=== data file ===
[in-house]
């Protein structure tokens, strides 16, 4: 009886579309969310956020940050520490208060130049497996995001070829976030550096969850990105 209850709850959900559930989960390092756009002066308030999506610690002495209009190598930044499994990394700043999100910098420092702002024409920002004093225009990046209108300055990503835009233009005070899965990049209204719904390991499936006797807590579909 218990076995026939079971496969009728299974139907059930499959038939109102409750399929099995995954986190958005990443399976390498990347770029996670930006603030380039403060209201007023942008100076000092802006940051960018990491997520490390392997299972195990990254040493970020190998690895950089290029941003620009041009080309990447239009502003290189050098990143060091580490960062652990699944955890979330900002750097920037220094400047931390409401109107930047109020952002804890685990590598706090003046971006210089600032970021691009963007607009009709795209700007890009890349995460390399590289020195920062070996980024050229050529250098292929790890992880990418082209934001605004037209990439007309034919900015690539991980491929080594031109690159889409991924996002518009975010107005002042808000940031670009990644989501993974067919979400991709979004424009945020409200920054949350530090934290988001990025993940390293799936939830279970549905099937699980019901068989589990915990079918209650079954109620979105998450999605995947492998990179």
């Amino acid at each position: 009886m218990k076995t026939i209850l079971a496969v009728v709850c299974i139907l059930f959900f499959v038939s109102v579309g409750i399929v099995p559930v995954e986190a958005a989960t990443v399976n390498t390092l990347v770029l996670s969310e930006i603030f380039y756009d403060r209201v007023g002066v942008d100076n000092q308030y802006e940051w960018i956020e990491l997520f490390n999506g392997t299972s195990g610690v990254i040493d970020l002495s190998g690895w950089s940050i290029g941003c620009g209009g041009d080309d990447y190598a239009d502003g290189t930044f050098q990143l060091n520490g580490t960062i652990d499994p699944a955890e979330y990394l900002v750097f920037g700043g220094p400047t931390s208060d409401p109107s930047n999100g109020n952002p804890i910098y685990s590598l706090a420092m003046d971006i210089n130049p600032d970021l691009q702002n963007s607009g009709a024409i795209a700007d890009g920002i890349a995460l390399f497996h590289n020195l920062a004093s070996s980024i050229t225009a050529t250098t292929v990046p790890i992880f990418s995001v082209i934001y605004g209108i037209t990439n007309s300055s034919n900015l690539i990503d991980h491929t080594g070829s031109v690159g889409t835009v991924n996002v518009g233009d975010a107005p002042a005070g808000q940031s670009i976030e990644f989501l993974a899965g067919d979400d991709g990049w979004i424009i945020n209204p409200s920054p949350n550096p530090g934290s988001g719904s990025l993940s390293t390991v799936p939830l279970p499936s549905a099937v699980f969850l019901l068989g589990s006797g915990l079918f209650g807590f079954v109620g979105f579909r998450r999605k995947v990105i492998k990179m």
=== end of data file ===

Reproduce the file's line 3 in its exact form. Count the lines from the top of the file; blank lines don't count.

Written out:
């Amino acid at each position: 009886m218990k076995t026939i209850l079971a496969v009728v709850c299974i139907l059930f959900f499959v038939s109102v579309g409750i399929v099995p559930v995954e986190a958005a989960t990443v399976n390498t390092l990347v770029l996670s969310e930006i603030f380039y756009d403060r209201v007023g002066v942008d100076n000092q308030y802006e940051w960018i956020e990491l997520f490390n999506g392997t299972s195990g610690v990254i040493d970020l002495s190998g690895w950089s940050i290029g941003c620009g209009g041009d080309d990447y190598a239009d502003g290189t930044f050098q990143l060091n520490g580490t960062i652990d499994p699944a955890e979330y990394l900002v750097f920037g700043g220094p400047t931390s208060d409401p109107s930047n999100g109020n952002p804890i910098y685990s590598l706090a420092m003046d971006i210089n130049p600032d970021l691009q702002n963007s607009g009709a024409i795209a700007d890009g920002i890349a995460l390399f497996h590289n020195l920062a004093s070996s980024i050229t225009a050529t250098t292929v990046p790890i992880f990418s995001v082209i934001y605004g209108i037209t990439n007309s300055s034919n900015l690539i990503d991980h491929t080594g070829s031109v690159g889409t835009v991924n996002v518009g233009d975010a107005p002042a005070g808000q940031s670009i976030e990644f989501l993974a899965g067919d979400d991709g990049w979004i424009i945020n209204p409200s920054p949350n550096p530090g934290s988001g719904s990025l993940s390293t390991v799936p939830l279970p499936s549905a099937v699980f969850l019901l068989g589990s006797g915990l079918f209650g807590f079954v109620g979105f579909r998450r999605k995947v990105i492998k990179m």